Exercise is definitely important for good physical and mental health. It can also help to build more muscle, which gives your metabolism a boost; however, it might not be all that it’s cracked up to be when it comes to helping you to lose weight. According to information published in Current Biology, our bodies will gradually adapt to higher intensity levels. This means that even if you exercise more, you don’t necessarily burn extra calories.
For the study, a group of 300 men and women were examined based on their level of physical activity as well as the number of calories they burned each day. Researchers found that the people who were moderately active burned approximately 200 calories more each day than participants who were mostly sedentary; however, the group of people who were the most physically active didn’t burn any more calories than the ones who had only moderate activity.
Your Body Adapts to the Increased Activity
As your body becomes accustomed to your workout, even if you remain very active, you probably won’t burn more calories. It’s much like when you learn any new task. In the beginning there’s a learning curve; you’ll likely use more time and energy to complete the task. However, in time, you become faster and more efficient. The same is true with your body. As you exercise more, your body naturally adapts to the demand. You’ll become more efficient, and will use less calories to meet the demands of your exercise routine.
Of course, this doesn’t mean that if you want to lose weight, you should skip exercise altogether. After all, it’s fat you want to lose, not muscle. Right? A study of 439 obese women found that the ones who just dieted and reduced calories lost considerably less weight than the ones who not only ate healthy, but also exercised.
If you want to make sure that you’re able to burn the most calories during each of your workout sessions, follow these 5 simple rules when you exercise for weight loss.
Embrace the principles of FITT – Frequency, Intensity, Time, and Type. These are the 4 factors that determine how much stress or effort you put on your body when you exercise for weight loss. When you change one of these up a bit, you can actually surprise or challenge your body in an entirely different way. Keep in mind, when your body is forced to meet the demands of changing workouts, it makes your workout more challenging, and you’ll burn more calories. It’s when you allow your body to become accustomed to your workout that it will hit a plateau. Aim to switch up one or two of the FITT variables every 4 to 6 weeks. You’ll be able to keep burning calories and losing weight.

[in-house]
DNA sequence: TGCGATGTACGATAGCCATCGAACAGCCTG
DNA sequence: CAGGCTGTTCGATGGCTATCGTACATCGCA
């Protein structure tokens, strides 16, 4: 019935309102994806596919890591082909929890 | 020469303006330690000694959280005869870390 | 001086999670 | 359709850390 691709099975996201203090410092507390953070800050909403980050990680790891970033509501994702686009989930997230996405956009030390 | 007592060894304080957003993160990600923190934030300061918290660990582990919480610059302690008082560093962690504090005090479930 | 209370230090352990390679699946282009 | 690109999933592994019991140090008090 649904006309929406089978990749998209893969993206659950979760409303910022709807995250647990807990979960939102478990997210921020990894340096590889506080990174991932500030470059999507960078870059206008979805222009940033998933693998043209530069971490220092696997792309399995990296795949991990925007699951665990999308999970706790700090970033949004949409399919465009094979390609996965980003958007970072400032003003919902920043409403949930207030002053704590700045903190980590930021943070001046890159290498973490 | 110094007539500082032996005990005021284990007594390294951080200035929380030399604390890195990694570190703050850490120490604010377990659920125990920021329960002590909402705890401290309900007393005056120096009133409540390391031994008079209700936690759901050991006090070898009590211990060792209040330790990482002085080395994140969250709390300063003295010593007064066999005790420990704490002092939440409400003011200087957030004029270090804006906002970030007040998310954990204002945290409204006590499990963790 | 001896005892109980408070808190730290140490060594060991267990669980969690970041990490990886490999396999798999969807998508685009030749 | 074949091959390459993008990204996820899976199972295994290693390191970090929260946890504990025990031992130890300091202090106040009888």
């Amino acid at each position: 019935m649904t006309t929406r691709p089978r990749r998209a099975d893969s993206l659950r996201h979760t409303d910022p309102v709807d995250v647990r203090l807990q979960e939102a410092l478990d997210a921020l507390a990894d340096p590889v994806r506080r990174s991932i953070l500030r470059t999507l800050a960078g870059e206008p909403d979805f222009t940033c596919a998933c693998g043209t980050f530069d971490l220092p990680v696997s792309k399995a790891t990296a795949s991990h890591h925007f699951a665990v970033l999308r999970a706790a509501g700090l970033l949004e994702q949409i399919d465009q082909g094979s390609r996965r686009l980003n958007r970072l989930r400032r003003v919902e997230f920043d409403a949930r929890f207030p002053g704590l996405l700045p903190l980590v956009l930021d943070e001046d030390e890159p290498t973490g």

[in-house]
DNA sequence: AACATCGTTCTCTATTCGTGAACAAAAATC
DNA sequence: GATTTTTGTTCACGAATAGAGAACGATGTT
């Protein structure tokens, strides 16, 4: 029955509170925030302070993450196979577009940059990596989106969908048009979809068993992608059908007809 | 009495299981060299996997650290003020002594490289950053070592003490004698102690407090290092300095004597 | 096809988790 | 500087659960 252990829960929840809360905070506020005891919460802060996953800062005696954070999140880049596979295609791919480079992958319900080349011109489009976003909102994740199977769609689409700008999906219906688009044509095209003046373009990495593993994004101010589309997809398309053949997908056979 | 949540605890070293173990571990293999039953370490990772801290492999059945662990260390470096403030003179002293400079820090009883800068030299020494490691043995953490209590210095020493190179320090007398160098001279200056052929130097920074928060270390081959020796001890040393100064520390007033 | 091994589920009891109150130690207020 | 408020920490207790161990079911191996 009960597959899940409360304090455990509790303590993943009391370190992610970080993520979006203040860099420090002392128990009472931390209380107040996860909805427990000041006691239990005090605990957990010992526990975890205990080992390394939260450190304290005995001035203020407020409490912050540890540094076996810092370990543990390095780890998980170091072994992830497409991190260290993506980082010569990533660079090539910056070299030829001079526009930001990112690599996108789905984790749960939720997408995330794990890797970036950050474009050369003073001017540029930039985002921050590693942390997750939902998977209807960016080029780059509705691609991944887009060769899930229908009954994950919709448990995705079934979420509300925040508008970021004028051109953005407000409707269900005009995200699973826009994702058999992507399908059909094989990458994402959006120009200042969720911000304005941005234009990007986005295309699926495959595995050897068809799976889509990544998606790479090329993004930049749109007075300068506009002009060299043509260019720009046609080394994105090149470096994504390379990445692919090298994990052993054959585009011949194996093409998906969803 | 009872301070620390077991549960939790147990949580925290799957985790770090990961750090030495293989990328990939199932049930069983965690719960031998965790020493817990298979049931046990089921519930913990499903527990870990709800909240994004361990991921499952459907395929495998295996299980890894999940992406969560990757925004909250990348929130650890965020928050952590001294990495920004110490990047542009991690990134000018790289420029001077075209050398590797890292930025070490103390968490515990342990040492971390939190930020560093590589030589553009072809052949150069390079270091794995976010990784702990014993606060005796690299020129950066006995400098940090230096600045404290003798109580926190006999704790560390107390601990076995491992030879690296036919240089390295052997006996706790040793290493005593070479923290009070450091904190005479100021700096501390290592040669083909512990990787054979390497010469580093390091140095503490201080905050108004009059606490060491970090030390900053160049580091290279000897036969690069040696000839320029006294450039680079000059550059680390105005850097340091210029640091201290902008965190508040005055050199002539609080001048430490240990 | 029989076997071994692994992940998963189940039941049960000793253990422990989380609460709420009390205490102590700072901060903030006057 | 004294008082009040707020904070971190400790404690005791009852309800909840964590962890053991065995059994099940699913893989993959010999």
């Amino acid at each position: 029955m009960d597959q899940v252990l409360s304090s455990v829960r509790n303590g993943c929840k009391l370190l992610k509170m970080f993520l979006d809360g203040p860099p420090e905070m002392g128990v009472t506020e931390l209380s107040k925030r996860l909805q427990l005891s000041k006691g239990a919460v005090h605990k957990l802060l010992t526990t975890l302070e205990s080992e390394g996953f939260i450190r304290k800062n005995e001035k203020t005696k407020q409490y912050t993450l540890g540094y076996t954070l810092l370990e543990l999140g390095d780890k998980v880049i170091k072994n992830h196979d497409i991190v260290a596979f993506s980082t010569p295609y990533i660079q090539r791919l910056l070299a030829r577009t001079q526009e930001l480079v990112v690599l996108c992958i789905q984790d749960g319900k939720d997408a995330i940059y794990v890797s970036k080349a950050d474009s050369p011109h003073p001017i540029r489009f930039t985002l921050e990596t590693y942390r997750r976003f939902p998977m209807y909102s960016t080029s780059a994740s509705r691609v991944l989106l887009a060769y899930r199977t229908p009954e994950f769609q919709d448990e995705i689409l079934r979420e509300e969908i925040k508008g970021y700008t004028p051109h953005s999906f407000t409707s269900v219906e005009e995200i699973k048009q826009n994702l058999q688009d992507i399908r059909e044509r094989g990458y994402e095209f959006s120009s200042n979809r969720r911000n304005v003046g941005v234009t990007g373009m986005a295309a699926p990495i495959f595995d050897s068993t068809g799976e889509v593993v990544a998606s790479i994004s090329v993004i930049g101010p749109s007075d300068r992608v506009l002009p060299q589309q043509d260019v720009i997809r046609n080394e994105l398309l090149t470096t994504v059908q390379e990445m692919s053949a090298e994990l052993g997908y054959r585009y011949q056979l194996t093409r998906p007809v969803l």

Add HIIT Exercise for Weight Loss
HIIT or High Intensity Interval Training can help you torch calories. A study Conducted by the Human Performance Laboratory at the University of Wisconsin La Crosse, found that people who engaged in a 20 minute HIIT workout burned an amazing 15 calories per minute. That’s about twice the amount of calories that they would burn during a long run. Additionally, with a HIIT workout, you also benefit from what is known as the “after burn” effect. Basically, this means that instead of burning 250 calories for a 30 minute HIIT session, you’ll also burn approximately 40% more the following day as your body recovers. When performing a HIIT workout strive to exert maximum effort for 20 seconds, then rest for 10 seconds; repeat this interval until you’ve been at it for 4 minutes. Then, rest for 1 minute, and repeat until you complete four rounds.
Make Clean Eating a Priority
If you aren’t watching what you eat, you can exercise every day and not lose weight. You might even gain weight if you’re not burning the number of calories that you’re consuming. Additionally, when you’re eating unhealthy food, it can make it seem harder to do your workouts. This could mean that even if you think you’re actually working to your maximum ability, you’re not. Of course, a workout that isn’t up to it’s maximum is going to burn fewer calories. Focus on eating whole grains, fruits, vegetables, lean protein, and healthy fats. Learn more about clean eating with these 7 easy tips.
If you didn’t already know, more muscle equals more calories burned. In other words, the more muscle you have the more calories your body will naturally burn, even if you aren’t working out. After all, a pound of fat will burn only 2 calories per day, while a pound of muscle will burn 6. Of course, muscle also looks better and takes up less room. A study of 10,500 adults, conducted by Harvard School of Public Health, found that people who engaged in 20 minutes of strength training each day gained less belly fat over a 12 year period than those who relied on cardio as their main form of exercise.
Don’t Skip the Carbs
There are certainly many different options when it comes to choosing a pre-workout or post-workout nutrition plan; but you might want to take a new look at carbs. Sports Medicine published research that shows that you can improve your HIIT and endurance performance by eating carbs prior to your workout. Of course, improved performance means a tougher workout, and more calories burned, both during and after your workout.